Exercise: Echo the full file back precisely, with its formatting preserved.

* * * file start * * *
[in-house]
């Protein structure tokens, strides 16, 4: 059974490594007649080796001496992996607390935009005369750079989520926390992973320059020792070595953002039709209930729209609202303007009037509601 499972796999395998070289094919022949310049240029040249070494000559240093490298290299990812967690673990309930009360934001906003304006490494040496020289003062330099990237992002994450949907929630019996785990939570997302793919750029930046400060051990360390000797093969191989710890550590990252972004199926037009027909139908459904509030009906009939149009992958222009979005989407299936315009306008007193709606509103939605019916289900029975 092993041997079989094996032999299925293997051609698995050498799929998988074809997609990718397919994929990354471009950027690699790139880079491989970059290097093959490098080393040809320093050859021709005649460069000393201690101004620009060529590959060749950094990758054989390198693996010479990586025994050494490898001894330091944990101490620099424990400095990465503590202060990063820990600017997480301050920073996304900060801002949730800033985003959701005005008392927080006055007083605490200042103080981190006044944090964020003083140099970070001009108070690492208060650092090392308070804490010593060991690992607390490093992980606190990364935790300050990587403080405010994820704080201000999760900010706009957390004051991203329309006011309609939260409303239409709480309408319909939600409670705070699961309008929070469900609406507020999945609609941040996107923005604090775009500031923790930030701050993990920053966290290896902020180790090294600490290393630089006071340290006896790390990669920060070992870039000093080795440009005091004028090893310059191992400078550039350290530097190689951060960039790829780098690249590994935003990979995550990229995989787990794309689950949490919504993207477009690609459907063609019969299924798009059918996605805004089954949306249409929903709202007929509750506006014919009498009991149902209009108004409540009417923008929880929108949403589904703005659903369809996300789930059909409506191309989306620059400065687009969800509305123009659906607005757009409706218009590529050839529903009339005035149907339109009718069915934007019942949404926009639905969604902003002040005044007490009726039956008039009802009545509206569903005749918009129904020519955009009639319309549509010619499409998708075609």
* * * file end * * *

[in-house]
């Protein structure tokens, strides 16, 4: 059974490594007649080796001496992996607390935009005369750079989520926390992973320059020792070595953002039709209930729209609202303007009037509601 499972796999395998070289094919022949310049240029040249070494000559240093490298290299990812967690673990309930009360934001906003304006490494040496020289003062330099990237992002994450949907929630019996785990939570997302793919750029930046400060051990360390000797093969191989710890550590990252972004199926037009027909139908459904509030009906009939149009992958222009979005989407299936315009306008007193709606509103939605019916289900029975 092993041997079989094996032999299925293997051609698995050498799929998988074809997609990718397919994929990354471009950027690699790139880079491989970059290097093959490098080393040809320093050859021709005649460069000393201690101004620009060529590959060749950094990758054989390198693996010479990586025994050494490898001894330091944990101490620099424990400095990465503590202060990063820990600017997480301050920073996304900060801002949730800033985003959701005005008392927080006055007083605490200042103080981190006044944090964020003083140099970070001009108070690492208060650092090392308070804490010593060991690992607390490093992980606190990364935790300050990587403080405010994820704080201000999760900010706009957390004051991203329309006011309609939260409303239409709480309408319909939600409670705070699961309008929070469900609406507020999945609609941040996107923005604090775009500031923790930030701050993990920053966290290896902020180790090294600490290393630089006071340290006896790390990669920060070992870039000093080795440009005091004028090893310059191992400078550039350290530097190689951060960039790829780098690249590994935003990979995550990229995989787990794309689950949490919504993207477009690609459907063609019969299924798009059918996605805004089954949306249409929903709202007929509750506006014919009498009991149902209009108004409540009417923008929880929108949403589904703005659903369809996300789930059909409506191309989306620059400065687009969800509305123009659906607005757009409706218009590529050839529903009339005035149907339109009718069915934007019942949404926009639905969604902003002040005044007490009726039956008039009802009545509206569903005749918009129904020519955009009639319309549509010619499409998708075609």